Have you got ulcerative colitis, or know someone who has?
While the above sounds like the start of an infomercial, I can assure you that it’s not.
Ulcerative colitis (UC) is, is a form of chronic bowel disease that affects (and inflames) your rectum and colon.
The disease produces ulcers in said areas, resulting in bloody, loose stools and painful diarrhoea, stomach cramps, weight and appetite loss. And if left untreated, it can be life-threatening.
So that’s the pleasantries out of the way.
I’ve no shame or embarrassment in saying I have UC and have had it for around 11 years, since the age of 21.
It’s not a pleasant thing to have throughout your 20s but one key thing about living with UC is accepting you have it and to not feel coy about discussing it.
After all, everyone excretes – it’s as natural as breathing – so why the sheepish attitude to talking about bowel disease and poop?
But coping with UC is not simply about managing the disease, it can severely affect your mental health too.
For example, anxiety and depression are heavily associate with having the illness.
Here are seven ways that UC can affect you, and how you can effectively deal with them.
You’re overwhelmed by the diagnosis
It’s very easy to come out of hospital after a diagnosis, with all sorts of meds and lifestyle changes to consider, but there’s nothing in place to address the thoughts running through your head.
It’s a massive bombshell to be told that you’ve an incurable disease, which you need to take pills for, for the rest of your life.
There’s very little mental health assistance during this time of your life. Or at least there wasn’t when I was diagnosed back in 2006.
In fact, not a word was uttered in terms of discussing inner feelings with a counsellor or professional, which left my anxieties and personal thoughts to fester.
Get in touch with Crohns & Colitis UK – they’ll provide some good support and tips on coping with the disease.
It’s too easy to fall into a depressive mindset with UC, especially if your health has been poor for a lengthy period of time.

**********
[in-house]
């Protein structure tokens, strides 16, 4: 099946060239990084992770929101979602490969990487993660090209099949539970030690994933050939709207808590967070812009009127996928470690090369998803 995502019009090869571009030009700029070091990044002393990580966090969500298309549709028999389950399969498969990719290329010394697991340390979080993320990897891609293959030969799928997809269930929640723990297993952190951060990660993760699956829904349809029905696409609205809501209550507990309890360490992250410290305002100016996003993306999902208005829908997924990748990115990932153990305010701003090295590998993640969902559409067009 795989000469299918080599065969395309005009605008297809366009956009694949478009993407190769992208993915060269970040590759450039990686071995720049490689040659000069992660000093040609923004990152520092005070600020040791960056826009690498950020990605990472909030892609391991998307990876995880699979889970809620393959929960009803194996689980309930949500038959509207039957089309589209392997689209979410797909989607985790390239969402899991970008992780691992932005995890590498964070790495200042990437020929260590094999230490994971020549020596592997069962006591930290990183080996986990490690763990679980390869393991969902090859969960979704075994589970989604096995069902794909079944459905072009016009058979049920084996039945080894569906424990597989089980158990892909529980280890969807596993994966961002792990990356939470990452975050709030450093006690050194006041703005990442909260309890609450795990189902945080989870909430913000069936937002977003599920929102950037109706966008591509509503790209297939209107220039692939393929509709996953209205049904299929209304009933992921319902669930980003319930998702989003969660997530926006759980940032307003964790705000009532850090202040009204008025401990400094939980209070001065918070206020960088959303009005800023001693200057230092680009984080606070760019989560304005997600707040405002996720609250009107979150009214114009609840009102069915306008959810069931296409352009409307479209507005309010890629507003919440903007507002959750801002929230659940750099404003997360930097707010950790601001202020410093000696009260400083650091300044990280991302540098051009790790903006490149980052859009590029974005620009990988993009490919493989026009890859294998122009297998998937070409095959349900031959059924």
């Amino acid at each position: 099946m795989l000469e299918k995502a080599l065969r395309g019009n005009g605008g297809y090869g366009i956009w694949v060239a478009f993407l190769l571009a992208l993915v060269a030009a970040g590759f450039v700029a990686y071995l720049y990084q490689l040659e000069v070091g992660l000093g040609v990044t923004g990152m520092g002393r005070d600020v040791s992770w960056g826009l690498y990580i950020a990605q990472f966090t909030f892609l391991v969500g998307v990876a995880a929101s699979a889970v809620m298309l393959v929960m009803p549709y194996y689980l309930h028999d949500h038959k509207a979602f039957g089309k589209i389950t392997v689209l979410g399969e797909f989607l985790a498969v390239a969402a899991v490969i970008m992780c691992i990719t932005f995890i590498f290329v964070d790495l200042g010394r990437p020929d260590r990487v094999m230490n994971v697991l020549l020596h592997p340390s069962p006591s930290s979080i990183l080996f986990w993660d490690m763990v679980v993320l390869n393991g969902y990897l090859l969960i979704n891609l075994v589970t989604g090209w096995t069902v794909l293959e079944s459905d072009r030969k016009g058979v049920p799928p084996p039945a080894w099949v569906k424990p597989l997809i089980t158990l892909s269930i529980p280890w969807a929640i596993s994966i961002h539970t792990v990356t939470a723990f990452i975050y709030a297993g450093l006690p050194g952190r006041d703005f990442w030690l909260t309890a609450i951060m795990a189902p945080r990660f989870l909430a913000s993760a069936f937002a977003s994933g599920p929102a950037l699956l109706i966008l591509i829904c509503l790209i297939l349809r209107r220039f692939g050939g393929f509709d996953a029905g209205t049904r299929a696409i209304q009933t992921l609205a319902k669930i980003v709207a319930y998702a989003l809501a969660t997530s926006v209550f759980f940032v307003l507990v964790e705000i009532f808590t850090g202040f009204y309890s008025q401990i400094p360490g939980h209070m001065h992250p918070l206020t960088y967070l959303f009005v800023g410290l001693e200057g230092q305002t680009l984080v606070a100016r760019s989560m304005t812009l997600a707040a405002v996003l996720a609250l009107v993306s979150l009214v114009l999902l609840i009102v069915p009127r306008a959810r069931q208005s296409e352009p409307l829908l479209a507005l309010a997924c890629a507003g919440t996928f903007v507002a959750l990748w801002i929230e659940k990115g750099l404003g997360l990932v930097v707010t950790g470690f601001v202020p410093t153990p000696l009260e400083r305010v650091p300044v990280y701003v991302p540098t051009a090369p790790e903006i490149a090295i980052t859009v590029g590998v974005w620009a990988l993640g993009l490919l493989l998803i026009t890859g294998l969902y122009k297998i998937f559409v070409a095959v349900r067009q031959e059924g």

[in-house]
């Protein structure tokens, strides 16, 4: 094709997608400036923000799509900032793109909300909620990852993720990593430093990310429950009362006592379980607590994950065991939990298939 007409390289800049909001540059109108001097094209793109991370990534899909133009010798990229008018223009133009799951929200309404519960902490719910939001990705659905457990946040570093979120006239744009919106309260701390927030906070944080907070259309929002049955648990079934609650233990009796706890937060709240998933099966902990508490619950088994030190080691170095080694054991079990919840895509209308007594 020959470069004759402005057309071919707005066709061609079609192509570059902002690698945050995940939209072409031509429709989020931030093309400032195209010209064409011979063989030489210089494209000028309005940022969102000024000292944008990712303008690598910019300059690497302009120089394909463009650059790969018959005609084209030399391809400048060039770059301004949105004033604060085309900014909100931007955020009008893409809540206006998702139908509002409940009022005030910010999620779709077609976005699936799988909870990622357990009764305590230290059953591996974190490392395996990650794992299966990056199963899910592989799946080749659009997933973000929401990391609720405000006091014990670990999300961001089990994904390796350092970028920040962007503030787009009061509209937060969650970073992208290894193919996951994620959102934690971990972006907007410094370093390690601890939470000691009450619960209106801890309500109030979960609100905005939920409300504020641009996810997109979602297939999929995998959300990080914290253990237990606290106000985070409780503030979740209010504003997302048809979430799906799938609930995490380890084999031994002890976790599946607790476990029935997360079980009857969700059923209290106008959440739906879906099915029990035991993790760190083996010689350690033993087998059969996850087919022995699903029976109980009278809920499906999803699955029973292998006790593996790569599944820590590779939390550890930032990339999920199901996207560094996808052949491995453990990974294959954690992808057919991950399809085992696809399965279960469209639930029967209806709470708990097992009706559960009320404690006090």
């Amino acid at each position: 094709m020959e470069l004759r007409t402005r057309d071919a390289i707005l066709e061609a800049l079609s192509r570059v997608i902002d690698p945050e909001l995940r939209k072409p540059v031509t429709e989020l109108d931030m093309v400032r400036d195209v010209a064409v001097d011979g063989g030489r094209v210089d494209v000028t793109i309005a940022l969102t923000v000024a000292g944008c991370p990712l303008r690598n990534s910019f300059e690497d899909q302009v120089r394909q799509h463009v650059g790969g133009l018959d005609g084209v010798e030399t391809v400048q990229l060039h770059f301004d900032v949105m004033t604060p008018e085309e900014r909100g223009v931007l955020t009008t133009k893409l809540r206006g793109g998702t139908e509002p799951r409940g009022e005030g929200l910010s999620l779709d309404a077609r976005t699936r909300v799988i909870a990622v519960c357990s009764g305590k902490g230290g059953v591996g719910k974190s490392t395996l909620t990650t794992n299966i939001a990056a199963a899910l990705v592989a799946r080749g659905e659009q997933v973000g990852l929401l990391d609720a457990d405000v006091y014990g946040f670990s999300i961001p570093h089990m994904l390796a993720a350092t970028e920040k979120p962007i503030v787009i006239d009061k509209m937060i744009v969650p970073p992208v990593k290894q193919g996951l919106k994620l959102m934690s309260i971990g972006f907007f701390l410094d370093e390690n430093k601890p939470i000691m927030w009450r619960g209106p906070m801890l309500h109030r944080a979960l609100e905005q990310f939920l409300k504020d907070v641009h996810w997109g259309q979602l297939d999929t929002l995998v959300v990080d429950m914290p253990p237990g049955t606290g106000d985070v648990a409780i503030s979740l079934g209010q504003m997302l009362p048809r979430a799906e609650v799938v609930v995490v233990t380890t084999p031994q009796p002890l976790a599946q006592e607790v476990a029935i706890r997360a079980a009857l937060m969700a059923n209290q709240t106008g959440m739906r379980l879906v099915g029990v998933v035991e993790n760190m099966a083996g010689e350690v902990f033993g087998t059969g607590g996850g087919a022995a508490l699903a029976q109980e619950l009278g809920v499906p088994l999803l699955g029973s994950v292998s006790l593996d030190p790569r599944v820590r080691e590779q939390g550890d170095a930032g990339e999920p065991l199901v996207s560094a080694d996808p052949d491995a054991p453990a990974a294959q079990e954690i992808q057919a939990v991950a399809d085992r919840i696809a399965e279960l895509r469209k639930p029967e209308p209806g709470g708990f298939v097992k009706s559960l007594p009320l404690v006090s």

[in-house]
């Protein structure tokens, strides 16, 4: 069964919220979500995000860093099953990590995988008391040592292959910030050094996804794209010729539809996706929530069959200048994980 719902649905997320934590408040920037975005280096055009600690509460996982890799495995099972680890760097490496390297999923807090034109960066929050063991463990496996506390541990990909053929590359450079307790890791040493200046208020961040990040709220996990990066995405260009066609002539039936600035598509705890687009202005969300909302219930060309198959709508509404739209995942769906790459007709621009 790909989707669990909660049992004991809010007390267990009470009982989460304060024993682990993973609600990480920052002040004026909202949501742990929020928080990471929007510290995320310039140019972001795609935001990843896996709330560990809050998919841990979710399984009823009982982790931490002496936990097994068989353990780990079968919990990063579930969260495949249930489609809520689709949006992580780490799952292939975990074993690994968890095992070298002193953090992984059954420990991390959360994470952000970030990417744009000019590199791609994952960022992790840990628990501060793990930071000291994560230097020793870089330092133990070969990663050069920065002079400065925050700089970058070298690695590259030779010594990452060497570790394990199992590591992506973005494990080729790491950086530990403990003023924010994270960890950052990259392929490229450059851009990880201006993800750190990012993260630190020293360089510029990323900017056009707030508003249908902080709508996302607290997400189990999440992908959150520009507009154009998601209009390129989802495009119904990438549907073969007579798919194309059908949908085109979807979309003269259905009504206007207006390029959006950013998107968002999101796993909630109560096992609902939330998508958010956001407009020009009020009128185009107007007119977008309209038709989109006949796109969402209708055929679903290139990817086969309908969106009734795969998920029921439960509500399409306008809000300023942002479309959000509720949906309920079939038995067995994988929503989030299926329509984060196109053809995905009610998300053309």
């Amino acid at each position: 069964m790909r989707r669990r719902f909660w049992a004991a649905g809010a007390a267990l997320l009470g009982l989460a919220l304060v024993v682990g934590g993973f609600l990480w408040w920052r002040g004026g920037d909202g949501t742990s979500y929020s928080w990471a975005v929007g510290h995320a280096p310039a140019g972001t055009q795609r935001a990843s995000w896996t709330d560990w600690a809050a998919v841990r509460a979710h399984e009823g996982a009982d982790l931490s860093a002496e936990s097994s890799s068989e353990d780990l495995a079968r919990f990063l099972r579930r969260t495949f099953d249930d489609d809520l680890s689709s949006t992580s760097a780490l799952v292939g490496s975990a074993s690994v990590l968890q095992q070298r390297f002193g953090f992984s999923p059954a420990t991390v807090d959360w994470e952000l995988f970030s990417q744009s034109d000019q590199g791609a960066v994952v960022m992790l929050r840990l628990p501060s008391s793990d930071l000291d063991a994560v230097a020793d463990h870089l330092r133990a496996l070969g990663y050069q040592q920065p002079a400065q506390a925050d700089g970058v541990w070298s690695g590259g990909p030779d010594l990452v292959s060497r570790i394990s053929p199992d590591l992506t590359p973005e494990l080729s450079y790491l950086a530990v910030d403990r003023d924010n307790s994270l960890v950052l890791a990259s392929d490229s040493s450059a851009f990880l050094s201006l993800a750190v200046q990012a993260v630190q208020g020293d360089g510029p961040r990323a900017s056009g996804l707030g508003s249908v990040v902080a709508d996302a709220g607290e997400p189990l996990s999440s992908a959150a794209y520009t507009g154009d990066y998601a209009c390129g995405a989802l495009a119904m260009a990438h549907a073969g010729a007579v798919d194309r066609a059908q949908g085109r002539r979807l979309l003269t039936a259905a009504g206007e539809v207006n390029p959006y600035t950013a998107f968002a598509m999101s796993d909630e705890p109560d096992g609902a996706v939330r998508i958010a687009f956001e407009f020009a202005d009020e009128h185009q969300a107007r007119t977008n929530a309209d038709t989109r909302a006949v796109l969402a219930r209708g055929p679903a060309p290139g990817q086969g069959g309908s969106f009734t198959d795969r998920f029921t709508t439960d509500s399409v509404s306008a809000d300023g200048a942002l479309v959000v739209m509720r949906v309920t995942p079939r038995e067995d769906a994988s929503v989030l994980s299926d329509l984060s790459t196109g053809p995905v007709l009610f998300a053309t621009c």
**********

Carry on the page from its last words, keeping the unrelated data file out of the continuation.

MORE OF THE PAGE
‘Why me’ or ‘or ‘I’m never gonna be normal and healthy again’ are phrases you’ll notice floating around your thoughts.
The way I see it is, there’s zero point dwelling on or getting upset over how you’ve been singled out.
You haven’t been – UC is more common than you’d imagine. It’s also not a world away from IBS, which loads of people have.
I often come across people who tell me their uncle, or parent, or sister has UC so don’t convince yourself it’s only you suffering.
Yes, you will be OK. You’re having a bad spell, you’re on medication but time and medication will aid your recovery.
You’re worried about other diseases
While it’s true that having UC can increase the risk of getting a number of things including anaemia and bowel cancer, you need to remind yourself not to spend your days worrying about what might happen.
The reality is, if someone – anyone, for that matter – gets cancer there’s nothing the person could’ve done to prevent it.
Similarly, there’s no point worrying about things like going out shopping in case you’re hit by a bus.
My point is, with UC, you cannot spend your life worrying about scenarios that may never even happen.
Remember: flare ups are exacerbated by stress and worry, so do everything in your power to lead a stress-free, well-paced life.
And that does include both your job and personal life.
You’re worrying about how you look
Running to the loo, dehydration, a lack of appetite, and general apathy can take its toll on your body – both on the inside and outside.
When I emerged from hospital after my diagnosis, I’d lost over two stone and wasn’t in the best shape.
Try not to panic about weight and feeling physically good about yourself.
The more you begin to eat – and assuming it’s the right kind of healthy and diet-appropriate foods – the sooner you’ll notice that weight go back on.
Combining it with exercise and gym work, you’ll be feeling good about yourself within months.
You worry about going out
UC sufferers can be serial worriers, especially when having off days or suffering from a flare up.
Unlike people with regular bowel function, when we gotta go we gotta go – sometimes within seconds – so going out can prove stressful when you’re not 100%.
Make sure you know where the loos are and plan your journeys to cover yourself.
If you know there’s a loo nearby then that halves the anxiety in itself.
You’re embarrassed about going to the toilet so much
You’re having a bad week and you’ve dashed to the toilet half a dozen times and it’s not even mid-afternoon.
You know why? It’s because you have a disease and that’s not your fault.
Denying yourself the right to pop to the toilet, constantly beating yourself up for needing to go or upsetting yourself because you have the disease is counterproductive.
Also, when you’re having a flare (and there’s blood and mucus), the old saying of better out than in applies.
You’re ill, which is making you feel even more ill
Everyone’s different and there will be times when you’ll be feeling physically ill, which will affect you mentally too.
Think about it: when you’ve had a cold or the flu and your body’s on the brink, it’s affected how you felt too.
But even when ill, I find going to the gym and keeping fit helps – as does doing productive things around the flat.
You know that euphoric moment you exit the gym a sweaty, tired mess but you feel good about it? Well getting into an exercise routine can really help here.
Working out your abs and core can strengthen the muscles in and around the affected areas and actually benefit you in the long run.